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About Oregon daily emerald. (Eugene, Or.) 1920-2012 | View Entire Issue (Nov. 6, 1923)
Oregon Daily Emerald
Member of Paslfic Intercollegiate Press Association
Official publication of the Associated Students of the University of Oregon, issued daily
except Monday, during the college year. _
ARTHUR S. RUDD
Managing Editor ...— ——.-—. Don Woodward
Associate Editor . John W, Piper
Associate Managing Editor ...--- Ted Janes
Daily News Editors
Taylor Huston Rosalia Kebsr
Velma Farnham Marian Lowry
Margaret Morrison Junior Seton
Sports Editor .Kenneth Cooper
Monte Byers, Bill Akers, Alfred Erickson
P. I. N. S. Editor __ Edwin Fraser
Associate ...— Ben Maxwell
Rupert Bullivant Walter Coover
Jack Burleson Lawrfcnee Cook
Sunday Editor .... Clinton Howard
Sunday Assignmenta -- A1 Trachman
Day Editor _ Leonard Lerwill
Night Editor . George Belknap
Exchange Editor . Pauline Bondurant
Associate Norborne Berkeley
New* Staff: Geraldine Root, Margaret Skavlan, Norma Wilson, Henryetta Lawrence,
Helen Reynold*, Catherine Spall, Lester Turnbaugh, Georgian* Gerlinger, Webstar Jone»,
Margaret Vincent, Phyllis Coplan, Kathrine Kramann, Frances Sanford, Eugenia Strick
land, Frances Simpson, Katherine Watson, Velma Meredith, Mary West, Emily Houston,
Beth Farias, Marion Playter, Lyle Jans. _
LEO P. J. MUNLY
Circulation Manager -
Assistant Circulation Manager...—-..
.James Leake, Maurice Warnock
Herman Blacsing, Frank Loggan
Entered in the postoffice at Eugene, Oregon, as second-class matter. Subscription rates,
12.16 per year. By term, 76c. Advertising rates upon application._
Editor 855 | Manager 961
Daily News Editor This Issue Night Editor This Issue
Taylor Huston Rupert Bullivant
The Four Year Man
The four year student is one of the problems of University life.
There are all too many who start and never reach the finish line.
They are the ones who have made the mistake. Great are the temp
tations to turn one’s back on the problems and discouragements
which accompany a career in college. Weary grows the way of in
tellectual attainment. But he who finally survives the vicissitudes
of this life and finds his way to that magnificient goal, graduation,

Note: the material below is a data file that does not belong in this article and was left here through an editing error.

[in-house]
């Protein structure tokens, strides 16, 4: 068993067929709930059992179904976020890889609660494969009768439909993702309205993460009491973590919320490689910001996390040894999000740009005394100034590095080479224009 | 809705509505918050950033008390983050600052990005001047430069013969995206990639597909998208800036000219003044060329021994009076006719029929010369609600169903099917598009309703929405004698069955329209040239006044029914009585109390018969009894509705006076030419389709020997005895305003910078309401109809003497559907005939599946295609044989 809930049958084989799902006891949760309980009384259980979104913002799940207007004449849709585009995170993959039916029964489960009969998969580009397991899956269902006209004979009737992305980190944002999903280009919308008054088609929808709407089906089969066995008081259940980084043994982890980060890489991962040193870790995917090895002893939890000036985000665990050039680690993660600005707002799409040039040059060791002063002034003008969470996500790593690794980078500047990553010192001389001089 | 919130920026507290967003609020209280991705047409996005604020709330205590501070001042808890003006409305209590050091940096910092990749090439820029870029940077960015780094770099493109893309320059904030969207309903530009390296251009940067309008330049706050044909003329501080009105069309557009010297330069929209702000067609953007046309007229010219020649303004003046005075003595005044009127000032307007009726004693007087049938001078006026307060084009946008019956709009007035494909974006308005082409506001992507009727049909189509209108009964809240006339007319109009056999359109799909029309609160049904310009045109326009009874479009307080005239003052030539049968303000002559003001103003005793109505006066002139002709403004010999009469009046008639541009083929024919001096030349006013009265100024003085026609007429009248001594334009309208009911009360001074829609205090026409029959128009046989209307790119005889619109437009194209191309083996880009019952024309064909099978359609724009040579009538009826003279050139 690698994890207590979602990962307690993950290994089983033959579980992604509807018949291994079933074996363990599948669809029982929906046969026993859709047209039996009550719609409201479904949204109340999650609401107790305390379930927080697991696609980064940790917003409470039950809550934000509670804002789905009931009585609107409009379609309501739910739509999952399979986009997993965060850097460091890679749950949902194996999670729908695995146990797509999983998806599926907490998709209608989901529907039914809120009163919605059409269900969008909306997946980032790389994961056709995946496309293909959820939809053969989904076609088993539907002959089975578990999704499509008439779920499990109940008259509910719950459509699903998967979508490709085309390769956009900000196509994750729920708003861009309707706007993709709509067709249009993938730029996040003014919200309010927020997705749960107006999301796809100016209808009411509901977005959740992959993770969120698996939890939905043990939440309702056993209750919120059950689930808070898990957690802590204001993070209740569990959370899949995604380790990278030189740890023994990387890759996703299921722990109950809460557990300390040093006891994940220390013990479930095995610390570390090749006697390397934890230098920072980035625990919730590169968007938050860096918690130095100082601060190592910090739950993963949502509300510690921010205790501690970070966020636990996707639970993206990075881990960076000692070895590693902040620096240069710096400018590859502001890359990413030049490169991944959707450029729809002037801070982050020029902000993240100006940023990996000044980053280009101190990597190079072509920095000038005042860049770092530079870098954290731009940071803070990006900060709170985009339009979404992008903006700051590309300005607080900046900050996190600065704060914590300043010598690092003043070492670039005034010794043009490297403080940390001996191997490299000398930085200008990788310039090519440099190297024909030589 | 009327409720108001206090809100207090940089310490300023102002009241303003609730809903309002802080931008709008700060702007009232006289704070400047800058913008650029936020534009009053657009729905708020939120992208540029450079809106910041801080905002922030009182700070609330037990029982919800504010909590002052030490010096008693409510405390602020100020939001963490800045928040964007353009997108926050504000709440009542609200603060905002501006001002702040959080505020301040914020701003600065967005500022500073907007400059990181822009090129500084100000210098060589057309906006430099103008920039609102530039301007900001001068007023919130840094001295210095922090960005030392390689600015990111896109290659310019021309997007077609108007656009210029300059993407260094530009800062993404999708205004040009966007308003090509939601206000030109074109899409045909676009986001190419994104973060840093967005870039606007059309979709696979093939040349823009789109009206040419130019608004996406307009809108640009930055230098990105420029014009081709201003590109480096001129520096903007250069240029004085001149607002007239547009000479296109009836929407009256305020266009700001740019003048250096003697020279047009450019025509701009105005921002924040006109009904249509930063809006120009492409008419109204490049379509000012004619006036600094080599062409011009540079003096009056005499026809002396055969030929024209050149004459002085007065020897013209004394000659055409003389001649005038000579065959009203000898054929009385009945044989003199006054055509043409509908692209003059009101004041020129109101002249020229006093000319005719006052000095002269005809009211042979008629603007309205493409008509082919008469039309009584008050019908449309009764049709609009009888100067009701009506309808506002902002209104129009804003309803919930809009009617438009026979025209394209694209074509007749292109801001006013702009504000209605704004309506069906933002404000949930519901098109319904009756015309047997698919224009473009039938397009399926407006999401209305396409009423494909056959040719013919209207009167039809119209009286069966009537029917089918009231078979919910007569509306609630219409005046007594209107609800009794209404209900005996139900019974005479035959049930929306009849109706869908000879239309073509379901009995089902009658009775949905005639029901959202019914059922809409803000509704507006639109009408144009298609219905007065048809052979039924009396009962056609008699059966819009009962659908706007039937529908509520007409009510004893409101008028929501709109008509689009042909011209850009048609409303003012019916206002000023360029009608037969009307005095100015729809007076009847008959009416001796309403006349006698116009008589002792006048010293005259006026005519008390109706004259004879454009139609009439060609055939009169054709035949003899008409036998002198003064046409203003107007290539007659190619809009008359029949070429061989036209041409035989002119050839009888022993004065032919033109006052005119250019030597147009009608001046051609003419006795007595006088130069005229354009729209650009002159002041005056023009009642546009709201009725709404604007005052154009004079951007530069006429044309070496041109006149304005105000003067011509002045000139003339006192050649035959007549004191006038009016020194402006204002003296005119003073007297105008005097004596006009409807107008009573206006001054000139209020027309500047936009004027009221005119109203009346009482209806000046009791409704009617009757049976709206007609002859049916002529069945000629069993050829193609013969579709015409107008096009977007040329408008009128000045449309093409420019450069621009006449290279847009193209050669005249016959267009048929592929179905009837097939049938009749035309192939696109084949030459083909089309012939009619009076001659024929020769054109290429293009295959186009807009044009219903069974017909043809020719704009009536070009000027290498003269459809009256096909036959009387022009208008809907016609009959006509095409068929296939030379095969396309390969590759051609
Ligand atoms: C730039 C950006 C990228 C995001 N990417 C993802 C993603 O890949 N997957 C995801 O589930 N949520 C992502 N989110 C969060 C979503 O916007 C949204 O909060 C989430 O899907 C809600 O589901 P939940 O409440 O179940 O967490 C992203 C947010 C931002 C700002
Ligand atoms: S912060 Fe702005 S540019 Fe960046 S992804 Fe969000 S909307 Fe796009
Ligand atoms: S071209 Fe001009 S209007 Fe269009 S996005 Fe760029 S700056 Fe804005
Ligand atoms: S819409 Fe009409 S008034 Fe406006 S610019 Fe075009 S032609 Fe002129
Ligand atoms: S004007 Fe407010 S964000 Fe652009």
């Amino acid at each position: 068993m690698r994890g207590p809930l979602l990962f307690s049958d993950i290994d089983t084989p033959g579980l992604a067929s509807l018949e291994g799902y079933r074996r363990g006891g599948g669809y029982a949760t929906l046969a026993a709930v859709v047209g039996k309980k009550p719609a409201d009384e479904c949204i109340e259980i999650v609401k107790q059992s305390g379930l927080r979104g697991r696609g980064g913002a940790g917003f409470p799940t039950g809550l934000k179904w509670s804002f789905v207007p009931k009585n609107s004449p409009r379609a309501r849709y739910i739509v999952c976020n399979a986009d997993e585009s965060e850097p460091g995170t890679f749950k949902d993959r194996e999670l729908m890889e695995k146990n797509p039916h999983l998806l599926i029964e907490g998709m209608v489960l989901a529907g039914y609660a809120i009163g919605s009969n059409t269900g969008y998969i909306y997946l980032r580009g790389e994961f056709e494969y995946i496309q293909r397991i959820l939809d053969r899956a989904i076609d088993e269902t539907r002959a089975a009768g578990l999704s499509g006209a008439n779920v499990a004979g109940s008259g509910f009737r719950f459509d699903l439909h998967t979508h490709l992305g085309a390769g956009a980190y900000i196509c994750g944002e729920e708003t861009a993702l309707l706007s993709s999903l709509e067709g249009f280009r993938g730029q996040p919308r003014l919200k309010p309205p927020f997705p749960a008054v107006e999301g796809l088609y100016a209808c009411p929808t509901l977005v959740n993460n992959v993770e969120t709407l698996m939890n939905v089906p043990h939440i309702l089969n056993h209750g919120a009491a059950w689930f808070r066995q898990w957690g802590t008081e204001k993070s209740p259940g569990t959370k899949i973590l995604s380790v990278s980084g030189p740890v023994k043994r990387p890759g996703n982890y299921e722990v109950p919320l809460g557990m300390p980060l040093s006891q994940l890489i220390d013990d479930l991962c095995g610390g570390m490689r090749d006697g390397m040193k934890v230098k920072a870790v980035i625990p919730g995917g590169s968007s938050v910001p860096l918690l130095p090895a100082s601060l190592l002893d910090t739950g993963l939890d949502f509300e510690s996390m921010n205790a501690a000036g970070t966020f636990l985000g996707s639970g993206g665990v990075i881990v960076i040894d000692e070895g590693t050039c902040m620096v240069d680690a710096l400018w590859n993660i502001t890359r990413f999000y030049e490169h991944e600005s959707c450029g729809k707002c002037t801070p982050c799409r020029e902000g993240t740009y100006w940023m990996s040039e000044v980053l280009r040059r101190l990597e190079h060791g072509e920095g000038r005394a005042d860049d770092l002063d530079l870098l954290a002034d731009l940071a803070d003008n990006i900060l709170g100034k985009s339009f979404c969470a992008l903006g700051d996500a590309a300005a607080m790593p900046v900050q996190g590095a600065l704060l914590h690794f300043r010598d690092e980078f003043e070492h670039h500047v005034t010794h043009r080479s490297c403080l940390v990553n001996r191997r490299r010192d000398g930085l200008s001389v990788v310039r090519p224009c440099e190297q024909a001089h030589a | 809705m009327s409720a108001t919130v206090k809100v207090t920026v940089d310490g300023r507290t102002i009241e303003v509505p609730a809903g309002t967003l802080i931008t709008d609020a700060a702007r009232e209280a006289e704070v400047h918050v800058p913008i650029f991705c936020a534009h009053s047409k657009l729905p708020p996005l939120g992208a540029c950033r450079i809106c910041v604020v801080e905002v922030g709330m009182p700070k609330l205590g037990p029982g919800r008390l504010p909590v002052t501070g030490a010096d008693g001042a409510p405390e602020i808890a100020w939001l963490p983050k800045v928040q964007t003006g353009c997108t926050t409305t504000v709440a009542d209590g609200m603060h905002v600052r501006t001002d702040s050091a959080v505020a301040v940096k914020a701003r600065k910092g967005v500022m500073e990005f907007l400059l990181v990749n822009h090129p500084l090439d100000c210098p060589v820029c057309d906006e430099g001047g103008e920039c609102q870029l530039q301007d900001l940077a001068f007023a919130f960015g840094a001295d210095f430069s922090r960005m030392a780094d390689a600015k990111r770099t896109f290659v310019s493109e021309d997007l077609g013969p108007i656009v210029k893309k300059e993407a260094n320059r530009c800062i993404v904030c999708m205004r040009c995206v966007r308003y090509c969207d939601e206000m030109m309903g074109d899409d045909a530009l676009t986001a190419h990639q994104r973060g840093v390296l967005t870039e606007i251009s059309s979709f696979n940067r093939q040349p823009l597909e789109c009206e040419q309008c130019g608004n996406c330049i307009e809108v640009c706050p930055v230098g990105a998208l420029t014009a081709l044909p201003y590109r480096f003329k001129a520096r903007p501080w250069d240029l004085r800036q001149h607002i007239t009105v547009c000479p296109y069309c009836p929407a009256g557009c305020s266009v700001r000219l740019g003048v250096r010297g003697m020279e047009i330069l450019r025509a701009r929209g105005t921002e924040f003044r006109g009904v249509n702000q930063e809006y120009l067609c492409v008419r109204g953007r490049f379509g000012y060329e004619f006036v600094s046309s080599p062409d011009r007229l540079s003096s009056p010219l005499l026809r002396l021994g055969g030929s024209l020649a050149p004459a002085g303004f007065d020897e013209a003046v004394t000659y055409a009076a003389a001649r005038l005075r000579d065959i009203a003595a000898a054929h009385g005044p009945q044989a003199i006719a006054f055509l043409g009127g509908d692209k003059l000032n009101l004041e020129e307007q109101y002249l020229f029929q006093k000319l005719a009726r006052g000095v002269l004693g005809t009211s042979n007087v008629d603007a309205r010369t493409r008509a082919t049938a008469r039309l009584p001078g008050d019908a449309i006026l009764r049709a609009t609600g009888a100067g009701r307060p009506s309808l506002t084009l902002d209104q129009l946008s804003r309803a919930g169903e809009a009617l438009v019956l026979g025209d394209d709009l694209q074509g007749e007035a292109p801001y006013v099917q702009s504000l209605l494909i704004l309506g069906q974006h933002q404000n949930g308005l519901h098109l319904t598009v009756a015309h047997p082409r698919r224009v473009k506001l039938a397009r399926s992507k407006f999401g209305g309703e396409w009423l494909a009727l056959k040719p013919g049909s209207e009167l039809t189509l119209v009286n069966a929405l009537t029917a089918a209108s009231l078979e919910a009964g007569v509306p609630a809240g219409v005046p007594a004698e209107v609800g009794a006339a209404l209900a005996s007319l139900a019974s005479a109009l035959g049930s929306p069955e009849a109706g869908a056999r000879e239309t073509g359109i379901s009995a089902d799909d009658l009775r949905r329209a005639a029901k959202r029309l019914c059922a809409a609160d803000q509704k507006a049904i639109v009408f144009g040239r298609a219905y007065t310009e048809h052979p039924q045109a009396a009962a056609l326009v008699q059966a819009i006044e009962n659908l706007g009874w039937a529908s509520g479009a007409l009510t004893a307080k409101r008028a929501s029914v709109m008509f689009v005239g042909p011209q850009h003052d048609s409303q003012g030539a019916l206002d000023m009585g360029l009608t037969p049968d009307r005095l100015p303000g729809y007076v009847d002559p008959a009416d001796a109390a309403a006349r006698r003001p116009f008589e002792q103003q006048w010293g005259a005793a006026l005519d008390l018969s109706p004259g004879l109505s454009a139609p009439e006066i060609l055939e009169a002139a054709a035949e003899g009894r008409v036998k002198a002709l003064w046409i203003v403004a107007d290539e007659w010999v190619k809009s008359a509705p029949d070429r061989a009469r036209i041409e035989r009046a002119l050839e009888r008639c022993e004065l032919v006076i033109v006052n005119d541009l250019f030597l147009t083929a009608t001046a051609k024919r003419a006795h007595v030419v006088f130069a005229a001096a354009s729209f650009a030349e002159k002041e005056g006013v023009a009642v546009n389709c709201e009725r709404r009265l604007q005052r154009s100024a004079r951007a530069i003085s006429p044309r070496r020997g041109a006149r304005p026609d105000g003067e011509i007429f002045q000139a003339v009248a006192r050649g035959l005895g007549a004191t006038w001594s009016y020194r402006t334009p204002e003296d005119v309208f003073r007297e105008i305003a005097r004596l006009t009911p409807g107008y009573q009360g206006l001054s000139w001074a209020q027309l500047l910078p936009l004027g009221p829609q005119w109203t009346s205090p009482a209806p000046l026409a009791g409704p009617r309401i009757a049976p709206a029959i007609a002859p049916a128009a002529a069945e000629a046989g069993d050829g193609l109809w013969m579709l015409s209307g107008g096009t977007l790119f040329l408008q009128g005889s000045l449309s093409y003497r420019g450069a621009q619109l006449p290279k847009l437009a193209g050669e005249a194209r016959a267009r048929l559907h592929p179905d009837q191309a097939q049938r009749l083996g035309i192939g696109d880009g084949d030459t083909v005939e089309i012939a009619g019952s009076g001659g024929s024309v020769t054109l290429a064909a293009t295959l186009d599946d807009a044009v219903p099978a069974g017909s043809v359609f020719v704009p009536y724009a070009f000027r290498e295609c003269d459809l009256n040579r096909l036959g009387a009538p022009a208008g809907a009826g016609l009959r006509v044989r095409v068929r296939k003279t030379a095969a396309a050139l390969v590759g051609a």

satisfies not only himself, but adds one more iota of prestige to the
alma mater which has schooled him.
Those who have witnessed most grief resulting from students
dropping out of college are the living organizations. Their strength
is weakened by the failure of the old members to return. It is said
that little service or aid is given the organization by the individual
until he has attained junior status. The organization spends the
first two years training the neophyte. Return from this generous
service is given by the person as an upperclassman. One or two
years spent in moulding and shaping a personality that is only to
quit his ambitions at the end of this time may be deemed totally
The University being in a peculiar position has difficulty itself
in retaining the interest of indifferent scholars. It is within the
power of the organization to plant the seed of the “four year idea”
in the virgin minds of the incoming classes. More urgency from the
organization to the individual; daily hammering of the idea into the
minds of these new students in our midst, should be an effective
process of enlightenment to the younger among us.
So hammer away, you seniors. Let your final endowment to the
alma mater be the revelations made by you to the freshmen and soph
omores. Show them how you have struggled, suffered, and endured
hardships, and yet how happy you are now to call yourself a four
“Unite to Fight for Oregon”
Of all events in the school year, that of the graduate’s return is
not excelled in importance. As the welfare of an educational insti
tution such as ours is measured by the integrity of the student body
organization coupled with the efficiency of the scholastic curricula,
so is it dependent upon the loyalty and support of those who have
been graduated from its halls.
Homecoming is less than three weeks distant. The directorate
which has in hand the success or failure of the arrangements gives
assurance that the plans are all in order and that the program will
be successful provided it has the last increment of support from the
A significant slogan has been selected for this year’s celebration.
“Unite to Fight for Oregon” means that each and every Oregon
student and Oregon booster must doff his hat to the colors and pledge
undivided support to the success of November 23 and 24.
Come, let’s unite; and what’s more, let’s fight. We’ll show the
grads we are unchanged; we are the same Oregon they knew. We
are larger than ever. But our numbers have not weakened our
Let’s all work now for the greatest Homecoming. Each man and
woman playing his part can serve to perfect the plans. Individual
cooperation and work—these above all, will make for greatest suc
RIFLE SHOOTING PROVES
POPULAR WITH WOMEN
Captain Murry Says That Only Few
Who Signed for Sport Have Drop
ped Out. Men Lack Interest
Interest in donut rifle shooting
among the girls is very good, according
to R. O. T. C. officials. The girls who
have signed for practice have been show
ing up fairly regularly and only a few,
so far, have dropped out of the run
ning. The good weather yesterday after
noon attracted several who should have
been at practice, but when the rainy
weather sets in they will probably make
up for lost time.
The men are not showing the interest
they should show, many of them taking
the attitude that they are doing the
school a favor by turning out. They are
tiot. The donut rifle competition is
for their own pleasure and good.
Captain Murray says that the general
lack of interest in the shooting is due to